Teenage Girls + Media = Low Self-Esteem

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Is it really true that teenage girls + media = low self-esteem?

The issue of media’s impact on teenagers has generated a lot of interest in the last decade. Despite contradictory findings, all researchers agree that teenage girls as a group are focused on their looks—especially on what they don’t like about themselves! Marketing departments and ad agencies spend millions each year targeting teenage girls who spend much of their hard-earned dollars (and their parents’ hard-earned dollars) on looking good. Although the message of “girl power” is prevalent in today’s marketing messages, so is the irrefutable idea that “sexy” and “thin” are in!

The dieting industry alone generates 40 billion dollars per year in America. If you believe diets are just for adults, you will be shocked to learn that a Harvard study (Fat Talk, Harvard University Press) published in 2000 revealed that 86% of teenage girls are on a diet or believe they should be on one. Diets are common among both teens and children. According to the National Eating Disorders Association, 51% of 9 and 10-year-old girls actually feel better about themselves when on a diet. As a society, our obsession with thin is relatively new. Most people (especially teens) are shocked to find that sex icon Marilyn Monroe actually wore a size 14! (Editor’s note: The sizing of clothing has changed over the years as the majority of the population has become heavier; a size 6 in the late seventies is now a 0 or a 2.)

But pick up a fashion magazine today and you’ll find models who are thinner than 98% of all the girls and women in America. Turn on a television and see ‘sexy’ celebrities such as Shania Twain, Britney Spears and Pamela Anderson baring their flesh. It is these role models who have become the standard of what is in vogue in the twenty-first century.

Do Teenage Girls have Low Self-esteem because of Media?

One of the most fascinating shows on self-image for teens was aired on Discovery Channel’s “Sex Files” program (Episode 12: Girl Power). During the show, they reported on eating disorders on the island of Fiji. In 1995, this tropical paradise had only 3 percent of girls with eating disorders.

Then western television programs were introduced, including “hits” such as ER, Melrose Place and Xena: Warrior Princess. Three years later, the eating disorders in girls on the island rose to 15%. A surprising follow-up study reported 74% of Fijian girls feeling “too fat or big” and 62% had dieted in the last month—surprising in a culture that typically upholds curvaceous women as beautiful.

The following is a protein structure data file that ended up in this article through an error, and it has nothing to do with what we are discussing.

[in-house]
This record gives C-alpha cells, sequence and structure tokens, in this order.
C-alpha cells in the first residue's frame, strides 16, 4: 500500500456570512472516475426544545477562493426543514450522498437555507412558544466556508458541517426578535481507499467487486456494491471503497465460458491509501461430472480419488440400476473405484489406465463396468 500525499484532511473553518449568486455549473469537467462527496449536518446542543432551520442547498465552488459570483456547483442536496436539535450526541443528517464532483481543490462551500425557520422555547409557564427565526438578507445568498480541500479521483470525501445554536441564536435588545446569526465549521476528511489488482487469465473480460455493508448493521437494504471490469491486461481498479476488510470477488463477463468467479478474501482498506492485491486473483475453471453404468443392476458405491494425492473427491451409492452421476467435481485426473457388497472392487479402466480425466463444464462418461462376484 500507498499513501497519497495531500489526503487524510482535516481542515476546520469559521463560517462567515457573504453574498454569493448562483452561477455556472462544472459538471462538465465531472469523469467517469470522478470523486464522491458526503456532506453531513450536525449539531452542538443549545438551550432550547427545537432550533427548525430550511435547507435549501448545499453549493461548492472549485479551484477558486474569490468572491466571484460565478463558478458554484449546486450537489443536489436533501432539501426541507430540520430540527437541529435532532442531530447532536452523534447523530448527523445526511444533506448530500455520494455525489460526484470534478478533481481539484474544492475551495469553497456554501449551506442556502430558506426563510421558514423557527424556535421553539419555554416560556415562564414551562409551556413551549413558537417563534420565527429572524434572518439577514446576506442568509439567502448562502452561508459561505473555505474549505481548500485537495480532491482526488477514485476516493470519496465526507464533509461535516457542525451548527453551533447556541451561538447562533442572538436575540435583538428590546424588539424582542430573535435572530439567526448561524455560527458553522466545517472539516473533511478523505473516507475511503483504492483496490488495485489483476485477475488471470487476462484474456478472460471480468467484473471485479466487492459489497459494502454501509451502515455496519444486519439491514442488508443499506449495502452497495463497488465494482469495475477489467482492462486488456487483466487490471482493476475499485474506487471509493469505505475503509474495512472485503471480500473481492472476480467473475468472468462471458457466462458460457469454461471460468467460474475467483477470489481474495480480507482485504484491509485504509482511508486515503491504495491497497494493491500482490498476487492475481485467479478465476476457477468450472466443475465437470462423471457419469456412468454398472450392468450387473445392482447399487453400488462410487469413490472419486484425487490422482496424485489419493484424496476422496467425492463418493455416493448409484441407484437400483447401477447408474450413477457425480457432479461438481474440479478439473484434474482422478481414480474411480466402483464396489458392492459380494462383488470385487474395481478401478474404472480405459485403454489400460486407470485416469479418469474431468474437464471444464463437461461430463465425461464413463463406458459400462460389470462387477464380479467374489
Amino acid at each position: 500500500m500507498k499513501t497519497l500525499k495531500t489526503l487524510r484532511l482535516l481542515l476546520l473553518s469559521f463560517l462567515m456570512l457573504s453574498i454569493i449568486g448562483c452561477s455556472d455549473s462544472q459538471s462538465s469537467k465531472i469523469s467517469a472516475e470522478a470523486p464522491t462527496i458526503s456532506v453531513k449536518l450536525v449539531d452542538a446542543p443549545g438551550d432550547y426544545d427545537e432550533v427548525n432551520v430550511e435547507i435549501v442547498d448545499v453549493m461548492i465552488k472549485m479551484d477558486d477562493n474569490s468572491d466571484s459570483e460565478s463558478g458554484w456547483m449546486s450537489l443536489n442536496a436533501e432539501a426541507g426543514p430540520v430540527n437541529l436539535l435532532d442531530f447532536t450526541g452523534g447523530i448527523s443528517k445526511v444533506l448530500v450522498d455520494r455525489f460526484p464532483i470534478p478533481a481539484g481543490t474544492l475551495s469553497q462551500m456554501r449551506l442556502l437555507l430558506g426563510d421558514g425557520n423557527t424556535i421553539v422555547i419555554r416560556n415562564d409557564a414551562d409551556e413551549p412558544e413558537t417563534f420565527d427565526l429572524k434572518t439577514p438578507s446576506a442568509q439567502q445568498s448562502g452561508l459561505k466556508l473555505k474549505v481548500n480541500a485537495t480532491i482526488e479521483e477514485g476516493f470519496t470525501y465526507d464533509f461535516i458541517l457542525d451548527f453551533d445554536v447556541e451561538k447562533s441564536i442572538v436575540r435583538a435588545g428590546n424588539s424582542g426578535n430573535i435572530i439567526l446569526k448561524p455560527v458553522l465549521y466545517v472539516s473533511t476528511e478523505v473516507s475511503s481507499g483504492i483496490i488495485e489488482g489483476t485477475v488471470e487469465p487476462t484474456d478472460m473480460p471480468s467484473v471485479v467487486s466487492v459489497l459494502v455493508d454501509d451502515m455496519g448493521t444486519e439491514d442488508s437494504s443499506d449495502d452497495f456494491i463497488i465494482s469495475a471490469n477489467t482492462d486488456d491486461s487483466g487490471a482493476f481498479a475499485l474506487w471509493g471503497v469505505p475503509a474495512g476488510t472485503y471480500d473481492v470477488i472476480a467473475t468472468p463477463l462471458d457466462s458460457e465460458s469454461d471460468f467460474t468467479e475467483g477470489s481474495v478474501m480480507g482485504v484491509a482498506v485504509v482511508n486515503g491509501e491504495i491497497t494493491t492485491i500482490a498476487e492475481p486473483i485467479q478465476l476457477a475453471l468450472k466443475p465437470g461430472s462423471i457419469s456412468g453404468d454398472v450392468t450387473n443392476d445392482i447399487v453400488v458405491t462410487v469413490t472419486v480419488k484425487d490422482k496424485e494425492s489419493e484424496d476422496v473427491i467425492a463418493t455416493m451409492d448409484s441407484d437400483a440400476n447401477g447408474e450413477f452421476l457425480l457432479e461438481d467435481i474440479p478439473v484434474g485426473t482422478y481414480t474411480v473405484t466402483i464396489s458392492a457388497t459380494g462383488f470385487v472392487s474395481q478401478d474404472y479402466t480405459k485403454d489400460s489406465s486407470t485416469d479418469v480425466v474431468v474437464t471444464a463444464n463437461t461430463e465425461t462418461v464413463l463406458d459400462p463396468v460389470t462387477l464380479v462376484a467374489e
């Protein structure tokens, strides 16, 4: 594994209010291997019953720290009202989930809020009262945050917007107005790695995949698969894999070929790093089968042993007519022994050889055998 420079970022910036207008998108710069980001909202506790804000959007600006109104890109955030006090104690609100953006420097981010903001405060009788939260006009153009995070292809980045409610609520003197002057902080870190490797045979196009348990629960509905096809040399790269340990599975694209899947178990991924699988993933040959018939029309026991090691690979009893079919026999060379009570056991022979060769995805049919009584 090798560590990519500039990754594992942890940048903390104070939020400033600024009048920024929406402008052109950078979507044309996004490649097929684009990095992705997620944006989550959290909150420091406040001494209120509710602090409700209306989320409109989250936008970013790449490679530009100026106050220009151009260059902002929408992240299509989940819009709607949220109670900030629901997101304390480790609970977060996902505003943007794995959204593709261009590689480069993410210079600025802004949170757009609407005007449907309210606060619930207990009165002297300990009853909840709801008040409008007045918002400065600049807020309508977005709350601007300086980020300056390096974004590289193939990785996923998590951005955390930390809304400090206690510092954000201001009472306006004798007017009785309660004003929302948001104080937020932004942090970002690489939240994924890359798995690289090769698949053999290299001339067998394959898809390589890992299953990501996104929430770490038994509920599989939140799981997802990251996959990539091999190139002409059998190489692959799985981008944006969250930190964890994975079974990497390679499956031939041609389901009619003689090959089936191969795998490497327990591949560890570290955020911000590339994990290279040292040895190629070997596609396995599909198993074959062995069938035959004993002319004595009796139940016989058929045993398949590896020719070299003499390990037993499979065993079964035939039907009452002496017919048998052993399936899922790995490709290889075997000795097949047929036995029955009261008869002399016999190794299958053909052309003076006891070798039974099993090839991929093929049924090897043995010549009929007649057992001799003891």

Five Ways to Ensure Media Does Not Contribute To Low Self-esteem in Your Teenage Girl

Fortunately, parents have a huge impact on a teenage girl’s self-esteem—more so than even the media. Thus, there’s much we as parents can do to ensure our teenage girls’ self-esteem soars! Here are five helpful parenting tips:

1. Encourage and Support Your Daughter’s Achievements and Passions

Focus on what it is that your teenage daughter is good at. If she enjoys math, animals or singing, support her. Acknowledge the presence of pretty girls in the media with, “Obviously outward beauty is one of her gifts. You’ve got many gifts yourself!” Then name these gifts as well as you can.

2. Help your Daughter Get in Touch with Reality

We are bombarded with perfect idealized models of what a woman should look like. But the fact is (much) less than 1% of the girls out there will ever become a super model. Besides, no one can compete with computer airbrushing! Share these facts with your daughter. And please note that if you are complaining about your own “thunder thighs,” this message is going straight to your daughter’s heart. Make a commitment to raise your own self-image. No one, including you, is perfect. It is our imperfections that actually make us human. Having the courage to be imperfect makes our life easier and much more joyful.

3. Focus on a Healthy Lifestyle

The less junk food you keep around the house, the less you and your family will eat it! Do you and your family a favor—stock up on the healthy stuff and refrain from insisting on second helpings. If the scale in your home is a bit of an obsession, consider tossing it out. Focus on how well and how healthy each of you feels instead.

4. Contribute to Others

Our preoccupation with our own weight can be positively transformed when we start focusing on others. Volunteerism boosts self-esteem. Volunteer as a family, bring a smile to others, and you’ll all be reminded of how truly fortunate you are.

5. Encourage Dad to Pay Attention in a Positive Way

Help Dad understand how detrimental well-intentioned teasing about weight or looks can be. Encourage him to spend time with his daughter focusing on all the things that she is great at.

It is sad that many teenage girls and women believe that they need to be someone other than who they truly are. It is time to come clean for ourselves, for the race of woman and for our children by beginning to love the person we are—flaws  and all. Embracing our imperfections gives us the opportunity to see all the awesome things about ourselves: to acknowledge that we do have nice eyes, nice breasts, nice legs, nice whatever! And as we stop hiding our flaws, suddenly our psychological zits will become the beauty marks that make us stand out from the crowd.

Kelly Nault, MA author of When You’’re About To Go Off The Deep End, Don’t Take Your Kids With You inspires moms to put themselves first —for the sake of their children. She shares time-tested tools that motivate children to want to be well behaved, responsible and happy! Sign up for her free online parenting course here.

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